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Directed by Various

Critiquing popular culture by re-appropriating found footage source materials or by restaging stereotypes are common strategies in the experimental film genre. Since popular media has both constructed and echoed stereotypes of women, what better way to reclaim, talk back to, examine, and of course make fun of these manufactured and unrealistic identities? Exploring the general theme of consumerism (as consumers of media, ideas, and products) is another set of international filmmakers who engage directly with media or their false representations of women and their desires. Included is Gunvor Nelson’s Take Off (1972), that starts as a typical strip-tease film but with a surprise ending; Akosua Adoma Owusu’s Intermittent Delight (2007), which combines textiles and the Ghanaian men and women who make them with clips of 1960s Westinghouse commercials on the how-tos of refrigerator decoration; and work from two local filmmakers, Vanessa Renwick’s Toxic Shock (1983), which combines intimate taboos of needles, blood, and tampons, and Ariella Tai’s She’s Not Gonna Get More Dead (2018), that with its crunchy, juicy soundtrack and sourced images of black women vampires meditates on death, desire, and what makes someone more than dead.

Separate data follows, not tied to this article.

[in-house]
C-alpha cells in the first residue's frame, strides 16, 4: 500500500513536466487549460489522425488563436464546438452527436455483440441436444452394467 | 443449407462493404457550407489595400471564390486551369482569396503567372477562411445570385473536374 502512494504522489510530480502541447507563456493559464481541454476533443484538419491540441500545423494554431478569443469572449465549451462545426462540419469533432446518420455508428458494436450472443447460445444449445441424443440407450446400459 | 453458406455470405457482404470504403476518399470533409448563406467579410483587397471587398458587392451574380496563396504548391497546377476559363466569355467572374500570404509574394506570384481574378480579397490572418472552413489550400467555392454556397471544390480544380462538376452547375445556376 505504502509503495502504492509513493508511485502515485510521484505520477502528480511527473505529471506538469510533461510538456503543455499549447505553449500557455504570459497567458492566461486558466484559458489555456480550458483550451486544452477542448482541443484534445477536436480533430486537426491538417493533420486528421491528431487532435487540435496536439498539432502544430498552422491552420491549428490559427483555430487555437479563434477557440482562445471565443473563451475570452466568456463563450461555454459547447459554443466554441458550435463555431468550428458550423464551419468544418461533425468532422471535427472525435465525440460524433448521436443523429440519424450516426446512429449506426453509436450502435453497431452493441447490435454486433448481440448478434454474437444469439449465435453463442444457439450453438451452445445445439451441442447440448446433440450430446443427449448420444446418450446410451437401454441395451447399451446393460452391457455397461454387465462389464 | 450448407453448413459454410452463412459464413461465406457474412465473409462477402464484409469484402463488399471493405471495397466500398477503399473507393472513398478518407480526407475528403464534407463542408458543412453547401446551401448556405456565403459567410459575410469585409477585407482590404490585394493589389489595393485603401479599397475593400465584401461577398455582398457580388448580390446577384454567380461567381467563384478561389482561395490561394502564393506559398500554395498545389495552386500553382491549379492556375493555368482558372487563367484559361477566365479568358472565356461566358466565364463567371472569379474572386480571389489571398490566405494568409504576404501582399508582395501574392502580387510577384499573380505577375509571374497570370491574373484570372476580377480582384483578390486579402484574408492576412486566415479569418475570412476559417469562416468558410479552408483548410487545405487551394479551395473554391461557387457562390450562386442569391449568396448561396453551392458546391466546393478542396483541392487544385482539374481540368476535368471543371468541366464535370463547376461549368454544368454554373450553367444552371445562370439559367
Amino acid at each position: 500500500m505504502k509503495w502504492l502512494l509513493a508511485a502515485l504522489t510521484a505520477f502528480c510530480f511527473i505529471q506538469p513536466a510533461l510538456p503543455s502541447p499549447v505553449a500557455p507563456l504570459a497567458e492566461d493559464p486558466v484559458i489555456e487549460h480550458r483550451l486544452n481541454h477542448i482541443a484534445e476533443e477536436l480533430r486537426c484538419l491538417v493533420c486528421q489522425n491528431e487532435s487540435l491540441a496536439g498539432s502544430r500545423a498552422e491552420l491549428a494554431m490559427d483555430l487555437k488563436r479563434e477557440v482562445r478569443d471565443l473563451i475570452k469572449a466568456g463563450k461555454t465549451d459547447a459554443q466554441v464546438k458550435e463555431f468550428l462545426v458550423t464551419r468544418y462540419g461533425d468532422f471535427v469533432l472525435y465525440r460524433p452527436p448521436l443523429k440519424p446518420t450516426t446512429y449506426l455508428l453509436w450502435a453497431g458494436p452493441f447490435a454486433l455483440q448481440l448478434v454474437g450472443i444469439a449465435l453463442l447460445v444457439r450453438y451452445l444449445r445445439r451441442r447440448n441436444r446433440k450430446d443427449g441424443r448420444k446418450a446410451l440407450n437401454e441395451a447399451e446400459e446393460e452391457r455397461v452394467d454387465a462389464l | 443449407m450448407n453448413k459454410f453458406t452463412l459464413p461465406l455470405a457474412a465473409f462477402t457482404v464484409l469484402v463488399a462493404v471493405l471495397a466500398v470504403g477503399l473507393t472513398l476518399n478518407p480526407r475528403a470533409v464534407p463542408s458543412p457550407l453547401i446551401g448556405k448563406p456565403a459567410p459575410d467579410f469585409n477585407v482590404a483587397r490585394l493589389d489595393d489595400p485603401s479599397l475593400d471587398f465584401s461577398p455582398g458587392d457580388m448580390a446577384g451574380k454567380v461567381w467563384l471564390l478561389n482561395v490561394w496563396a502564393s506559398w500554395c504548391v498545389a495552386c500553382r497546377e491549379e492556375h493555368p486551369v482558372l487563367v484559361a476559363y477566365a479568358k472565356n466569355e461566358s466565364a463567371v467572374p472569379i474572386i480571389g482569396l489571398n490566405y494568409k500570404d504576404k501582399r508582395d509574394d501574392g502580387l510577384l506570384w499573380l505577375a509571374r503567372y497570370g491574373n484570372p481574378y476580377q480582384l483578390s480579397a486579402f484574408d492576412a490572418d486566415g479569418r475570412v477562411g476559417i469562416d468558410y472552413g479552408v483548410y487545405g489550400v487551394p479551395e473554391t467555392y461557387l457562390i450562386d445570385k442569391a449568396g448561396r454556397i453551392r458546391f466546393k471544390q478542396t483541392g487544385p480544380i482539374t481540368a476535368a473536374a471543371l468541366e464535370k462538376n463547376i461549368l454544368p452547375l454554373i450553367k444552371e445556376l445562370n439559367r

Filmmakers Ariella Tai, Vanessa Renwick, and Jennifer Chan will be in attendance for a post-screening discussion.

Pre-show playlist provided by XRAY.FM Brandy Powers-Crowe.


Boyfriend, Canada, 2014 dir. Jennifer Chan (6.5 mins., digital)

Me Broni Ba, Ghana/US, 2009 dir. Akosua Adoma Owusu (22 min., 16mm to digital)

Unsubscribe #1: Special Offer Inside, UK/US, 2010 dir. Jodie Mack (4.5 mins., 16mm)

She’s Not Gonna Get More Dead, US, 2018, dir. Ariella Tai (6 mins., digital)

Take Off, US/Sweden, 1972 dir. Gunvor Nelson (10 mins., 16mm)

Intermittent Delight, Ghana/US, 2007, dir. Akosua Adoma Owusu (5 mins., digital)

Toxic Shock, US, 1983 dir. Vanessa Renwick (3 mins., 16mm)

Apologies, US, 1986 dir. Anne Charlotte Robertson (17 mins., S8 to digital)


* PSU Students with Current ID can get $5 rush tickets at the door. Box office opens 30 minutes prior to screening start time. *

The Northwest Film Center recognizes and honors the Indigenous peoples of this region on whose ancestral lands the museum now stands. These include the Willamette Tumwater, Clackamas, Kathlemet, Molalla, Multnomah and Watlala Chinook Peoples and the Tualatin Kalapuya who today are part of the Confederated Tribes of Grand Ronde, and many other Native communities who made their homes along the Columbia River. We also want to recognize that Portland today is a community of many diverse Native peoples who continue to live and work here. We respectfully acknowledge and honor all Indigenous communities—past, present, future—and are grateful for their ongoing and vibrant presence.